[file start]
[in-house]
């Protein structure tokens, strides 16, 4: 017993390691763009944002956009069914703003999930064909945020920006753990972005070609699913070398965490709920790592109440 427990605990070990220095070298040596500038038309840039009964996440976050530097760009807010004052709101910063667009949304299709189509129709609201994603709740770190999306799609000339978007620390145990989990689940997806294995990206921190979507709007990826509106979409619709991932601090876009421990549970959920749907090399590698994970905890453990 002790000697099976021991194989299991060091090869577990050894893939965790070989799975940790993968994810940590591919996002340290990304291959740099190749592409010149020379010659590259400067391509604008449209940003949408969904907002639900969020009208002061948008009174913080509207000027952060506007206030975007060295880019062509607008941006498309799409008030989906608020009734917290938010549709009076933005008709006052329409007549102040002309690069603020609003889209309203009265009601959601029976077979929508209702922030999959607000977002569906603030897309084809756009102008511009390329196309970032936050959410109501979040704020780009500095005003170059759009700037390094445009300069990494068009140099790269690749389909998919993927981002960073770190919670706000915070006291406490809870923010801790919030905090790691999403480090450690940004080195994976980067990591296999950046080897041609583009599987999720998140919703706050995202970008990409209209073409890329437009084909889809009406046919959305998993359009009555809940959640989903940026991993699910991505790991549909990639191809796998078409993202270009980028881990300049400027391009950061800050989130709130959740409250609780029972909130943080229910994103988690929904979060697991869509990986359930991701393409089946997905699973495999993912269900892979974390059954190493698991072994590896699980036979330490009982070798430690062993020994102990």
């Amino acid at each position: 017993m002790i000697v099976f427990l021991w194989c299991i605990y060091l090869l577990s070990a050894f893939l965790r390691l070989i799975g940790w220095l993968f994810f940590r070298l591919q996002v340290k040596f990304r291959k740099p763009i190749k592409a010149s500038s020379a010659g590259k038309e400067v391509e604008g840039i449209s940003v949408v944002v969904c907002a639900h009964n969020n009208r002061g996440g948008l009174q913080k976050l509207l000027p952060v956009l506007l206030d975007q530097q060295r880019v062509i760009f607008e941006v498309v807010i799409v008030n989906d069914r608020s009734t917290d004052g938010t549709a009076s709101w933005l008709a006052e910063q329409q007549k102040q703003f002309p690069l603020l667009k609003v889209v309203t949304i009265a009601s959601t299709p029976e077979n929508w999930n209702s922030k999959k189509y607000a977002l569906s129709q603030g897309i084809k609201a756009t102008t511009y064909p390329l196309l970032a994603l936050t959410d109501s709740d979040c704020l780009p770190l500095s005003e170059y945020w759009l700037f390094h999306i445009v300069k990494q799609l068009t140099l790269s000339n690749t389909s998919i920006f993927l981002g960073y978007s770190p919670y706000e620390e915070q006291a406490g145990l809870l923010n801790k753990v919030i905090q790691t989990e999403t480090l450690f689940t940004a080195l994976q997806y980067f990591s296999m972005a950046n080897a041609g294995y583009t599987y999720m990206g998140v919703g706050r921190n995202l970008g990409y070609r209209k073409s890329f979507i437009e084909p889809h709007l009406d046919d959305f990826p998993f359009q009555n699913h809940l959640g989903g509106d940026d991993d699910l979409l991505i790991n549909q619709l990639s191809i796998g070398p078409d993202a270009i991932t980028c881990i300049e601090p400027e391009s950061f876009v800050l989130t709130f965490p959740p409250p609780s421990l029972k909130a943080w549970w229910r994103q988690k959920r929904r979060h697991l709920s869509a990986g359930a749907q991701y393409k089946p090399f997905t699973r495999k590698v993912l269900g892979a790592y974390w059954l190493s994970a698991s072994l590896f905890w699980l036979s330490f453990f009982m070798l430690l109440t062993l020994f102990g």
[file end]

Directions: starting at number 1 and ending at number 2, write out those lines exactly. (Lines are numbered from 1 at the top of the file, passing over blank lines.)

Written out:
[in-house]
């Protein structure tokens, strides 16, 4: 017993390691763009944002956009069914703003999930064909945020920006753990972005070609699913070398965490709920790592109440 427990605990070990220095070298040596500038038309840039009964996440976050530097760009807010004052709101910063667009949304299709189509129709609201994603709740770190999306799609000339978007620390145990989990689940997806294995990206921190979507709007990826509106979409619709991932601090876009421990549970959920749907090399590698994970905890453990 002790000697099976021991194989299991060091090869577990050894893939965790070989799975940790993968994810940590591919996002340290990304291959740099190749592409010149020379010659590259400067391509604008449209940003949408969904907002639900969020009208002061948008009174913080509207000027952060506007206030975007060295880019062509607008941006498309799409008030989906608020009734917290938010549709009076933005008709006052329409007549102040002309690069603020609003889209309203009265009601959601029976077979929508209702922030999959607000977002569906603030897309084809756009102008511009390329196309970032936050959410109501979040704020780009500095005003170059759009700037390094445009300069990494068009140099790269690749389909998919993927981002960073770190919670706000915070006291406490809870923010801790919030905090790691999403480090450690940004080195994976980067990591296999950046080897041609583009599987999720998140919703706050995202970008990409209209073409890329437009084909889809009406046919959305998993359009009555809940959640989903940026991993699910991505790991549909990639191809796998078409993202270009980028881990300049400027391009950061800050989130709130959740409250609780029972909130943080229910994103988690929904979060697991869509990986359930991701393409089946997905699973495999993912269900892979974390059954190493698991072994590896699980036979330490009982070798430690062993020994102990």